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Clinical clangers: ‘She needs an antipsychotic, doctor – she’s started seeing and hearing things’



Continuing our series on clinical scenarios that can be mishandled in primary care, Dr Peter Bagshaw looks at the potential for misdiagnosing hallucinations in the elderly

An 87-year-old woman with failing hearing, sight and memory has started seeing things, according to her care home staff. When you question her, she confirms that several times a day she sees fairy-like children in her room. Sometimes they dance or play, sometimes they speak to her. She is convinced they are real, not imagined, and is scared she is going mad. The staff say that she is becoming distressed, especially at night, and disturbing other residents. They request a low-dose antipsychotic to abolish the hallucinations and reduce her distress.

The reality
New-onset psychosis in old age is rare, and antipsychotics to control behaviour should be an absolute last resort.

The issue
About a fifth of older adults with late-onset psychosis suffer from visual, tactile or olfactory hallucinations, but if an elderly patient presents with hallucinations, consider the following:1

  • Delirium (especially if the hallucinations are frightening).
  • Dementia with Lewy bodies.
  • Drug side-effects – particularly anti-Parkinson’s drugs, but also antibiotics, ß-blockers, bisphosphonates and sedatives.2
  • Charles Bonnet syndrome and its auditory equivalent.

Hallucinations, especially auditory, are the hallmark of schizophrenia. The fixed delusions characteristic of psychosis are also seen frequently in dementia (leading to the suggestion that many mental illnesses are best understood as a sensory-processing dysfunction).3 However, both occur in many other conditions, especially in older people. Often this happens when external sensations are diminished: the visual hallucinations of Charles Bonnet syndrome often accompany macular degeneration; its auditory equivalent usually accompanies deafness. 

The history is key. People with delirium are often scared by their hallucinations: an acute onset or the presence of an underlying infection would raise the suspicion of delirium being the cause. In Charles Bonnet syndrome, hallucinations can feel very real. However, they lack the negative, paranoid characteristics of schizophrenic hallucinations. Antipsychotics are not indicated, and could make the problem worse. Reassurance that the symptoms are real to the patient, and that they are not going mad may be all that is required. Some patients may even begin to enjoy them. More difficult to manage is Lewy body dementia in Parkinson’s disease. This is an area for specialists.

The evidence
Sadly, antipsychotics are overused in nursing homes. An estimated 180,000 people in the UK with dementia are prescribed antipsychotics leading to an additional 16,200 cerebrovascular events and 1,800 deaths per year.4 In the majority of cases these are used not for psychosis but to control behaviour (a ‘chemical cosh’). Nursing homes are under huge pressure, but interventions that attempt to alleviate the causes are a much better way to tackle the issue.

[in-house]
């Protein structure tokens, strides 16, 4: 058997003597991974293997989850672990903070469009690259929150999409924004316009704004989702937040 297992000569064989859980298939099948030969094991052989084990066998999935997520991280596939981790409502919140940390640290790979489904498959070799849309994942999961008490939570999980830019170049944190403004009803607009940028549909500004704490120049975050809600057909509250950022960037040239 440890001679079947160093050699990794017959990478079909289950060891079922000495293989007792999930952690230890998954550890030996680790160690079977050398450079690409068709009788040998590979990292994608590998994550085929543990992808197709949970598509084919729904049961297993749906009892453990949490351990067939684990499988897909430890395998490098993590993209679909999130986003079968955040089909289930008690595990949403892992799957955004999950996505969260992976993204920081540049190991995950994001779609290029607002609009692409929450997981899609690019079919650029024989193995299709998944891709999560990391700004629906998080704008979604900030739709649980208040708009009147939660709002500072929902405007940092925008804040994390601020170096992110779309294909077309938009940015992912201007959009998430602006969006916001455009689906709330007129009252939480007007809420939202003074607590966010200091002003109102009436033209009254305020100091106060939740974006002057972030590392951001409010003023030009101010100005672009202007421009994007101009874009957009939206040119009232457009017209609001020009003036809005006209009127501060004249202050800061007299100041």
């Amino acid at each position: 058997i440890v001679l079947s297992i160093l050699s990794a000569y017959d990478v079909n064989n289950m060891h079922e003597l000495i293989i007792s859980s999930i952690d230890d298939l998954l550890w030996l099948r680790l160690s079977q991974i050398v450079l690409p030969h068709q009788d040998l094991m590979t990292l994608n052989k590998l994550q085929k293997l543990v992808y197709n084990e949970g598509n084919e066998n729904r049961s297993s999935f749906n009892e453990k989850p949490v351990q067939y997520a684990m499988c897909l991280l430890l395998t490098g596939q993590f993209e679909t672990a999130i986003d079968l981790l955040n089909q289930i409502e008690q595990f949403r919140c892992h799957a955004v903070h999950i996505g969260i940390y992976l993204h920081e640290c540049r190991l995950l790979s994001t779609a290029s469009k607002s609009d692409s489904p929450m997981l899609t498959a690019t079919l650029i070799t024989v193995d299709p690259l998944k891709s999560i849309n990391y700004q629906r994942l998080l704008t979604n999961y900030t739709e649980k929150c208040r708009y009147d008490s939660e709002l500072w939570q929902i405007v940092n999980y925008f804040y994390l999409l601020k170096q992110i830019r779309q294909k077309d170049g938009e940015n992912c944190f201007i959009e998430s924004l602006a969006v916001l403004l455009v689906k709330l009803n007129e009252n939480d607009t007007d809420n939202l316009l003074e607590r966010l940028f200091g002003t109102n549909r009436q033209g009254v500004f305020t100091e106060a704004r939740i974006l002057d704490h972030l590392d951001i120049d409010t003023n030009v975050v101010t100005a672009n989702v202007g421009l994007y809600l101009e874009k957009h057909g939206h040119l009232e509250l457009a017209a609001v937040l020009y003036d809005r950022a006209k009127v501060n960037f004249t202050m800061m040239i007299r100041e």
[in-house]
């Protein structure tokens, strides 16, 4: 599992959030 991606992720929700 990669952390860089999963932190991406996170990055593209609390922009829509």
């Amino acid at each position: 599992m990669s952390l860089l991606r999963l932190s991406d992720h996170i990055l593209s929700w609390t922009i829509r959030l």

Avoiding a clanger
We can sometimes feel pressured by nursing homes to prescribe anxiolytics, sedatives or antipsychotics to help them manage their residents. Much better is to make use of local resources, such as Admiral Nurses, specialist dementia nurses who can come in to the home and spend time trying to understand the cause of distress. Making an accurate diagnosis is critical: missing early urosepsis can be imminently life-threatening, and prescribing antipsychotics to someone who just needs reassurance might put their health at risk.

Key points

  • New-onset psychosis is rare in older people
  • Hallucinations (or any other sudden behaviour change) should always raise suspicion of delirium
  • Consider Lewy body dementia in someone with Parkinson’s disease who hallucinates 
  • Hallucinations in someone with failing sight or hearing may be Charles Bonnet syndrome
  • Taking a careful history is key to making the diagnosis
  • Avoid prescribing antipsychotics if at all possible

Dr Peter Bagshaw is a GP and CCG clinical lead for dementia in Somerset 

References

  1.  NHS England and NHS Improvement. Mental health in older people. A practice primer. September 2017.
  2.  Wade M. Medication-related visual hallucinations: what you need to know. Eyenet Magazine 2015;March:27-8 
  3.  Harrison L et al. The importance of sensory processing in mental health: a proposed addition to the research domain criteria (RDoC) and suggestions for RDoC 2.0 Front Psychol 2019;10:103
  4.  Latham I, and Brooker D.  Reducing anti-psychotic prescribing for care home residents with dementia. Nurse Prescribing 2017;15:504-11

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READERS' COMMENTS [4]

David Church 7 February, 2022 1:38 pm

In the absence of Admiral nurses outsde of Sumerset, we might refer to a specialist for advice, but feel such referrals are not very welcome, and most likely to result in an antipsychotic prescription as first response. We try to manage with practical measures and explanations if we can, but these are very hampered by Covid circumstances

Some" Bloke 8 February, 2022 1:31 pm

yes, trying to refer, and getting “GP to discuss starting trial of Quetiapine” as default response

Patrufini Duffy 14 February, 2022 10:31 pm

Maybe society should learn to hug the elderly, instead of meals on wheels, countless dubious GP home visit calls as the surrogate carer and that classic trip to A+E before Christmas.

Some" Bloke 23 February, 2022 12:37 pm

bet they fare better in multigenerational households, where loneliness isn’t as acute a problem